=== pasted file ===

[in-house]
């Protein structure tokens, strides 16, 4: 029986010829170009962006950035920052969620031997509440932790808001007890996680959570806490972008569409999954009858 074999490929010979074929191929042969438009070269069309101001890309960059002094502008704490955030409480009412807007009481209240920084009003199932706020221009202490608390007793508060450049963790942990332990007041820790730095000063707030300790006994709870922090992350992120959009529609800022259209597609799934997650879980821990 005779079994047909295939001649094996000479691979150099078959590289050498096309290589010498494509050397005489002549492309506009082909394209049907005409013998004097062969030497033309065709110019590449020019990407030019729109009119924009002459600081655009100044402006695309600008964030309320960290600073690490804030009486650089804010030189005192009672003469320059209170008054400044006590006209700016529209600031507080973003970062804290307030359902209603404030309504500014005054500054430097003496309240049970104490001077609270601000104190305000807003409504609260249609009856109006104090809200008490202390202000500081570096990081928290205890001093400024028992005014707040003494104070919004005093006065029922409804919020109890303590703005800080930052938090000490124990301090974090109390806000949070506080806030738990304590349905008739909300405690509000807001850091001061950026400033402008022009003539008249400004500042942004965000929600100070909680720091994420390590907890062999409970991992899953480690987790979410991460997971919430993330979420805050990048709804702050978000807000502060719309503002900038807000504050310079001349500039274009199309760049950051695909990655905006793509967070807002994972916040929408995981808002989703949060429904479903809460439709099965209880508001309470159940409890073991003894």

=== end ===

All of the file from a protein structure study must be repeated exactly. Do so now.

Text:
[in-house]
């Protein structure tokens, strides 16, 4: 029986010829170009962006950035920052969620031997509440932790808001007890996680959570806490972008569409999954009858 074999490929010979074929191929042969438009070269069309101001890309960059002094502008704490955030409480009412807007009481209240920084009003199932706020221009202490608390007793508060450049963790942990332990007041820790730095000063707030300790006994709870922090992350992120959009529609800022259209597609799934997650879980821990 005779079994047909295939001649094996000479691979150099078959590289050498096309290589010498494509050397005489002549492309506009082909394209049907005409013998004097062969030497033309065709110019590449020019990407030019729109009119924009002459600081655009100044402006695309600008964030309320960290600073690490804030009486650089804010030189005192009672003469320059209170008054400044006590006209700016529209600031507080973003970062804290307030359902209603404030309504500014005054500054430097003496309240049970104490001077609270601000104190305000807003409504609260249609009856109006104090809200008490202390202000500081570096990081928290205890001093400024028992005014707040003494104070919004005093006065029922409804919020109890303590703005800080930052938090000490124990301090974090109390806000949070506080806030738990304590349905008739909300405690509000807001850091001061950026400033402008022009003539008249400004500042942004965000929600100070909680720091994420390590907890062999409970991992899953480690987790979410991460997971919430993330979420805050990048709804702050978000807000502060719309503002900038807000504050310079001349500039274009199309760049950051695909990655905006793509967070807002994972916040929408995981808002989703949060429904479903809460439709099965209880508001309470159940409890073991003894």